Keeping staff happy and maintaining autonomy at listed US giant are the key challenges facing consultant’s UK bosses
“We were all shocked when we were called into a room and told that we were being bought. We were gobsmacked it hadn’t leaked, bowled over. Very few people must have known.”
One senior industry figure is recalling the time several years ago he found out the consulting business he was working at had just been snapped up by Aecom.
For many at T&T right now, that feeling will be familiar. Only a handful of people at the very top would have known, all sworn to secrecy and, given that the discussions with CBRE had been going on for more than six months, dreading it leaking out, alerting rivals, causing unease and leading to the whole thing being called off.
“When Aecom bought Davis Langdon,” the source adds, “I had a lot at DL ring me up to find out what it was like. They read the stuff in the press, the talk about ‘synergy and fit’ but they wanted to know what it was really like.”
It is easy to imagine similar conversations going on among the 7,000 staff at T&T right now.
Tuesday’s announcement that the firm is selling a 60% stake to US giant CBRE, a business with 100,000 staff and a $23.8bn (£17.2bn) turnover last year, is big news, as big as Aecom buying Davis Langdon, although, for shock value at least, still not quite as seismic as O’Rourke buying Laing for £1 two decades ago.
On the same day, a few hours after the T&T deal broke, M&E consultant Hoare Lea, which has been in business for nearly 160 years, more than twice as long as T&T, announced it had been bought by California-based Tetra Tech, the firm which snapped up WYG in 2019.
Two years ago, Hurley Palmer Flatt became another UK business to say it had been bought by a US rival, the Omaha-based engineer HDR.
What is it, then, that American firms like so much about UK consultants?
“They like the heritage and the fact they’re mostly very well run,” says the boss of one. “We have good moral ethics,” another adds. “We play with the straightest of bats and that’s respected worldwide. If a US firm can’t penetrate a particular region, a UK brand helps them unlock it.”
One London QS says: “The way we run projects is, dare I say it, superior to that in the US where the PM and QS culture is not quite as big over there. CBRE’s deal with T&T will give them access to other markets such as Asia, Africa and the Middle East via the UK.”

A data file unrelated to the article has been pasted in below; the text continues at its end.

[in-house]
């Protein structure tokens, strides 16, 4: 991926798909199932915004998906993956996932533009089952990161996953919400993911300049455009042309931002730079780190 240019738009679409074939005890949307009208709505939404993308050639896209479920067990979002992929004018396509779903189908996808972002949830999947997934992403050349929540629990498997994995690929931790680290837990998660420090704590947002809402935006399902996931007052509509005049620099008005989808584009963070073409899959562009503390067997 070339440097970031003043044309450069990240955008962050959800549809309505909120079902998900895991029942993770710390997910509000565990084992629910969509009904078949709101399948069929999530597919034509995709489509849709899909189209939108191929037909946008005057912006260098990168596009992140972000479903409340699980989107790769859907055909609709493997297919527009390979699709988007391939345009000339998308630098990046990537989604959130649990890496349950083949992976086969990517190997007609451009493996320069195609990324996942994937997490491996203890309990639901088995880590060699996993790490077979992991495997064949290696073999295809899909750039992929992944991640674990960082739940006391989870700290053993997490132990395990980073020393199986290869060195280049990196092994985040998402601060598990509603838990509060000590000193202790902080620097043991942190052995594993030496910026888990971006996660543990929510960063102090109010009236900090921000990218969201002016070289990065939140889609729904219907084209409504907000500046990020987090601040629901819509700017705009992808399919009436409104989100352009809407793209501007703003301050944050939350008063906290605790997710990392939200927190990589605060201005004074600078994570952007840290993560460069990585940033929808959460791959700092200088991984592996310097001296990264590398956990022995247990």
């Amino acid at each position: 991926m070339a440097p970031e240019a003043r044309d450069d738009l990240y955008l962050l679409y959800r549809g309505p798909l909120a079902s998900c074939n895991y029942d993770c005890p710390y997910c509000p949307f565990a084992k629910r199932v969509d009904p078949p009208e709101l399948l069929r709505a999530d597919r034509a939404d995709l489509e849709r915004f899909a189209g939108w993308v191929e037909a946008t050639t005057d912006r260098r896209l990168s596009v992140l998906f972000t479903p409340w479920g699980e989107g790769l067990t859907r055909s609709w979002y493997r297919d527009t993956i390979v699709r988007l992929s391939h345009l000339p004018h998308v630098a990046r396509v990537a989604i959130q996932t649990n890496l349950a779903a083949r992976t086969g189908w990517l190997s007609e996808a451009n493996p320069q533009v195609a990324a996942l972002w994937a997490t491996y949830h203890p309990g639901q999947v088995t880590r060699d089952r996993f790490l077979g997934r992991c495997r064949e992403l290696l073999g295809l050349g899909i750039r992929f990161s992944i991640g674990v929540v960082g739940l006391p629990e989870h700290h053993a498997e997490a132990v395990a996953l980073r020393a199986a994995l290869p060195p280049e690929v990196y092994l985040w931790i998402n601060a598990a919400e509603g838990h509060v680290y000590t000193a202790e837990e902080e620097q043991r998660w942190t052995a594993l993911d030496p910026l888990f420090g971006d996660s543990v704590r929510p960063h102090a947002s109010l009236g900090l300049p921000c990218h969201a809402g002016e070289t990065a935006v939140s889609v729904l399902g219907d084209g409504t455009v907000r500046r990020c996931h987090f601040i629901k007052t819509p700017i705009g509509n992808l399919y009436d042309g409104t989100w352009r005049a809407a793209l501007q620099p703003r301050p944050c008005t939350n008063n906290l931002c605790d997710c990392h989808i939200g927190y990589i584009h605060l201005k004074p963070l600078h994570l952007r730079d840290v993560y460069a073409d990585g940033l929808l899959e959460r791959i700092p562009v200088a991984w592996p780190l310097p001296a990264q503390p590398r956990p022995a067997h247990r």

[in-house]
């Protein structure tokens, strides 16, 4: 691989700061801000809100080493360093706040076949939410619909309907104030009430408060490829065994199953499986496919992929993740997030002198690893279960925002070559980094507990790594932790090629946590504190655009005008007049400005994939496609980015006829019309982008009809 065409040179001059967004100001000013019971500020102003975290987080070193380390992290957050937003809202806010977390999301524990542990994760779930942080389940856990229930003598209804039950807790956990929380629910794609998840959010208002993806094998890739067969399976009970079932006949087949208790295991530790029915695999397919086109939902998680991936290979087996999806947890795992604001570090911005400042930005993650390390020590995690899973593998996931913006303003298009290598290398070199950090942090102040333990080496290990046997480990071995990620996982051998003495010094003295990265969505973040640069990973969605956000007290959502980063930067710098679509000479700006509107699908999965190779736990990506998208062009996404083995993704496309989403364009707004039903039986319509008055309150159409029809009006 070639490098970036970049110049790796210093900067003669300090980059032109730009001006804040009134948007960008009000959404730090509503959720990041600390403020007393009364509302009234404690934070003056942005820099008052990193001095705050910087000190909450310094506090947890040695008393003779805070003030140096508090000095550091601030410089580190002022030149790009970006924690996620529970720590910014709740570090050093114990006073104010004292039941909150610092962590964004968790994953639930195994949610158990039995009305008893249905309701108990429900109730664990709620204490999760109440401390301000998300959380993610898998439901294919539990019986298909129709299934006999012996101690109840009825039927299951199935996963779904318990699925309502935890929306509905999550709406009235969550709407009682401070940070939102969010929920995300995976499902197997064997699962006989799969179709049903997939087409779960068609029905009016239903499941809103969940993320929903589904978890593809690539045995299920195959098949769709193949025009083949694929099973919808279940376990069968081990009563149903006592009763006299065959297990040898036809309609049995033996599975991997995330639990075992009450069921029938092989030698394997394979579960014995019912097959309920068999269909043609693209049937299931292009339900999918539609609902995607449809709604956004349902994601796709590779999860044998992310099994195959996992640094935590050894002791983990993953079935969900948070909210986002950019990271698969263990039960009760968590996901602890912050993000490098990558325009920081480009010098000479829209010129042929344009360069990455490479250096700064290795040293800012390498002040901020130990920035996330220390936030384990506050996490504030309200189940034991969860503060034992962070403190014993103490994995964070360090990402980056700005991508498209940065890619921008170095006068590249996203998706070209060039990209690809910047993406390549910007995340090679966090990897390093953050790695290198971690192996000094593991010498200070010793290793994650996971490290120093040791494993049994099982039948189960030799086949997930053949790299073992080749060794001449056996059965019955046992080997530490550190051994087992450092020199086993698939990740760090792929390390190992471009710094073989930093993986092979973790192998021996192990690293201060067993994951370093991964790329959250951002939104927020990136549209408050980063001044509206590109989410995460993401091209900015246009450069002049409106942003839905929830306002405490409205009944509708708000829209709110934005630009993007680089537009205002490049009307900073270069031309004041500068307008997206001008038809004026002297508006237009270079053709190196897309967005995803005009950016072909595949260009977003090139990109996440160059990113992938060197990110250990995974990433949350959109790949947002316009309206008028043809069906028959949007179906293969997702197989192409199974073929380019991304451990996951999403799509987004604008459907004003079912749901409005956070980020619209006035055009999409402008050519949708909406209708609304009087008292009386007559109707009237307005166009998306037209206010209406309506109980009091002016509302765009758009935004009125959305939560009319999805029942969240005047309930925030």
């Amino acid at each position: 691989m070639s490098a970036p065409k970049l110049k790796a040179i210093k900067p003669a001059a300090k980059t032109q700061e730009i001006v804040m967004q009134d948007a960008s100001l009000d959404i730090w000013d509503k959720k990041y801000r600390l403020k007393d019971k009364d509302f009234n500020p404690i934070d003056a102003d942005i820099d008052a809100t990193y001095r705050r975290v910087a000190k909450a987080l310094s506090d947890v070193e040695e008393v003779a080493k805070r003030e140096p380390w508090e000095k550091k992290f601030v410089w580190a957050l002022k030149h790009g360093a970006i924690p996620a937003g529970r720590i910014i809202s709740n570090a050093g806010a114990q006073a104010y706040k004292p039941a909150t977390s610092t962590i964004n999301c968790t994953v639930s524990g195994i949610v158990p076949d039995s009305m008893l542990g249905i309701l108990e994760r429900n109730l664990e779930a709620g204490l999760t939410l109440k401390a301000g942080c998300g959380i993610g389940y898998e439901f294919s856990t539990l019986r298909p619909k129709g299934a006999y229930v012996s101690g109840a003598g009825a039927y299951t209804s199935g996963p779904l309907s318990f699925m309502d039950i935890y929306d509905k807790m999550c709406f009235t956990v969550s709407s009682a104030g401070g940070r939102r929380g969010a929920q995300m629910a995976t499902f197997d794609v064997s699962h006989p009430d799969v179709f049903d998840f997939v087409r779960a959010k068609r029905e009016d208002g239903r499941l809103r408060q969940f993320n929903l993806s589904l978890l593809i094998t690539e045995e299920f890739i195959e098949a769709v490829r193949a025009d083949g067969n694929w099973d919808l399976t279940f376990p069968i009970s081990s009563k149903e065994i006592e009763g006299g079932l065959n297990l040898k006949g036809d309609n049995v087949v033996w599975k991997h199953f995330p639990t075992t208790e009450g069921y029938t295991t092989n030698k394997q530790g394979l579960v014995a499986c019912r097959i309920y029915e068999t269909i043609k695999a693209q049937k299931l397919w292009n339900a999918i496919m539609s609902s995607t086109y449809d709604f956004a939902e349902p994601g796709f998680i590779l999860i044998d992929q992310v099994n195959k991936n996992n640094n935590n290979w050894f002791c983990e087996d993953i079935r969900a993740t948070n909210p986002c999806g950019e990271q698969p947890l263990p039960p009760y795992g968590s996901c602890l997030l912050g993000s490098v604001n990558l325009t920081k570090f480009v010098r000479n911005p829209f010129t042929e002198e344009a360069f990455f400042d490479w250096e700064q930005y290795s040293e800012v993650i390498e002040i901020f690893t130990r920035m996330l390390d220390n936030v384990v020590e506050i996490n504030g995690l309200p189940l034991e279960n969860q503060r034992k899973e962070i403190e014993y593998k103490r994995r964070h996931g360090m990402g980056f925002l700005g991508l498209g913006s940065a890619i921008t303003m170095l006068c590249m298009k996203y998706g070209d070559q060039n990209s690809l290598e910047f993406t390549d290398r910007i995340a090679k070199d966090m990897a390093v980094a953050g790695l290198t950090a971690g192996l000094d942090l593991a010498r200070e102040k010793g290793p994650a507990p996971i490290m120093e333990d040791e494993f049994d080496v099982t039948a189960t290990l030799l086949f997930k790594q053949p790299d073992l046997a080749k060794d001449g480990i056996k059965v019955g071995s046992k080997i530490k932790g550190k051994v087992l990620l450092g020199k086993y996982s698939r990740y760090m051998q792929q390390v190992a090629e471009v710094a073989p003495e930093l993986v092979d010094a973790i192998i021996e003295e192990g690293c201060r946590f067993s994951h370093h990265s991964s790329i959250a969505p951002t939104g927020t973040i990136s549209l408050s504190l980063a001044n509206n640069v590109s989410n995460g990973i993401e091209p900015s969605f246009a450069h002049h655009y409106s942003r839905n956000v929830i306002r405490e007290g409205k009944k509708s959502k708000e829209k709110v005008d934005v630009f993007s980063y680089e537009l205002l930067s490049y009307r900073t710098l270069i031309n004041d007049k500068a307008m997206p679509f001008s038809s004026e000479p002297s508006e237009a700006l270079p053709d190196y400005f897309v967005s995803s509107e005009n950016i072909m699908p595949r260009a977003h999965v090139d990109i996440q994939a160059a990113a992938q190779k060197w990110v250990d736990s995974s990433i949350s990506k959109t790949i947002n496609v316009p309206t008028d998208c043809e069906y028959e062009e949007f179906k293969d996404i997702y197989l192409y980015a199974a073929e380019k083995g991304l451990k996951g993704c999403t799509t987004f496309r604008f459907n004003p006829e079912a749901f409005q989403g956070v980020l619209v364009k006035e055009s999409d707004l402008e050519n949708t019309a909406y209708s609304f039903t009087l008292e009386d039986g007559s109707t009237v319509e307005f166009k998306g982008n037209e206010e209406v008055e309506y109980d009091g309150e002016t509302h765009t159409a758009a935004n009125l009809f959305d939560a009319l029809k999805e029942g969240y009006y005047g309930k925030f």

What will change?
But while the talk in the past 48 hours has been about what a good deal it has been for T&T, others are now bringing up more difficult questions.
Given CBRE is shelling out £960m for its stake, the simple maths says that T&T’s 106 partners will each walk away with an average of £9m once the deal is wrapped up later this year. Some will get less, of course, but others will get considerably more.
“A deal like this creates two groups of people,” one boss says. “Those who have done very well out of it and those who haven’t. How you manage that and foster that ‘we’re all in this together’ ethos will be crucial to making it work. But there’s no doubt some of the amounts people will be getting as a result shifts the culture and the dynamic at T&T.”
One large rival admits: “If someone comes along and drops £9m in your lap, your outlook on life must change.”
Another is more direct: “It’s a very good payout for the senior guys that are knocking on a bit. I would imagine they’ll hang around for a bit and then leave. Everyone is selling just before retirement.”
“The challenge is keeping the next level happy,” one partner at a London firm says. “If they’re on a partnership programme and this [deal] means that they’re not anymore, they won’t be happy.”
Several firms came out of Aecom, notably Alinea and Core 5, but not many are expecting start-ups from T&T to emerge overnight.